It is the top management that is responsible for the running of Air India. It failed to perform all these years. Suddenly, it woke up and decided to cut the incentives and allowances of the executive pilots. It is not clear why discussions and a joint decision with the staff did not precede the decision. Only recently, we were witness to the attitude of the Jet Airways management which was willing to lose crores but was not willing to tolerate a union formed by pilots. Such attitudes show airlines in a poor light. The pilots are responsible for the lives of passengers and therefore their mental wellbeing is crucial. They deserve to be heard before any decision is taken.
It is not the pilots alone who are responsible for the state of affairs in Air India. Its management and the government, which lacks a coherent airline policy, are equally to blame.
The only long-term solution to the crisis is to privatise Air India because for too long, crores have been spent on keeping it afloat. As a U.K.-based NRI, I flew Air India frequently in the 1960s and the 1970s. I gradually gave it up because of the regular delay in flights (for which the airline never apologised), the unfriendly and unsmiling cabin staff and, above all, unclean toilets.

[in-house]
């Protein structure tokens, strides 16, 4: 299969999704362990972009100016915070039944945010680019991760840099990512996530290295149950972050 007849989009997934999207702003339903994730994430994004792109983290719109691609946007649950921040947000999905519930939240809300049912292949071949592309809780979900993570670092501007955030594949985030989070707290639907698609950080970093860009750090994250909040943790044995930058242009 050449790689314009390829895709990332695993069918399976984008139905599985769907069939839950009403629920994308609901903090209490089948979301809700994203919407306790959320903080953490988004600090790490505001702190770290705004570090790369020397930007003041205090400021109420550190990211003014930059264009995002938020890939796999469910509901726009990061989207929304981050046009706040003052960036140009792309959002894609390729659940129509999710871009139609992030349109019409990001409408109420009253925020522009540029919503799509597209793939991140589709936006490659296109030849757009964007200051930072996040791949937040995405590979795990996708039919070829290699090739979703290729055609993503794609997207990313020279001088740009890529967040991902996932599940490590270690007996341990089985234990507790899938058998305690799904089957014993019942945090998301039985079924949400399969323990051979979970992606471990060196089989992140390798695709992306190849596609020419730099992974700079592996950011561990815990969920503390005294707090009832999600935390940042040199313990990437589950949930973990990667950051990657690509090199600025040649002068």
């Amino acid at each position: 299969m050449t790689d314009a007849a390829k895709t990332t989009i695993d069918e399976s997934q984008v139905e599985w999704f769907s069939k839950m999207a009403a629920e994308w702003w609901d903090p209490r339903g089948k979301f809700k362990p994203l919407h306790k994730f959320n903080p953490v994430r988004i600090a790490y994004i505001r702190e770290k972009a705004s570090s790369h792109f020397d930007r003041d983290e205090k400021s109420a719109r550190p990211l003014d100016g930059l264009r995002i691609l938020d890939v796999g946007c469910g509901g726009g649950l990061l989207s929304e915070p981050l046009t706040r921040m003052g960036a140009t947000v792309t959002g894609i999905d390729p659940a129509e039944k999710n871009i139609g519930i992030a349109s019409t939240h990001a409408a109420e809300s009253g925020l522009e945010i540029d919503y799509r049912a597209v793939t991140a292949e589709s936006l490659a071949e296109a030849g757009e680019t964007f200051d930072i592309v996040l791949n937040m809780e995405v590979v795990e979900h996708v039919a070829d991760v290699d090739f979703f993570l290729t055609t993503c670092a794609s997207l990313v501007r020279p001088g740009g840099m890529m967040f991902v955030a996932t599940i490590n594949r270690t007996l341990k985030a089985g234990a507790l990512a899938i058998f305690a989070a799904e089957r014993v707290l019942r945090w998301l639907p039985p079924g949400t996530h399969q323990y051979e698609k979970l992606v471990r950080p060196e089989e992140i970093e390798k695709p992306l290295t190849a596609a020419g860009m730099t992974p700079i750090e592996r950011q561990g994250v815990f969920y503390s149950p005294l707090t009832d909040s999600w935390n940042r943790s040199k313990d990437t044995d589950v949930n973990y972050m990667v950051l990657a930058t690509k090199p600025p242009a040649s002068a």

M. Riaz Hasan,
Air India, kept afloat by the government, is being pushed into a deeper financial quagmire by the pilots’ strike. It may end up losing more than it intended to save by cutting the allowances of the executive pilots. This is a classic example of bad financial management.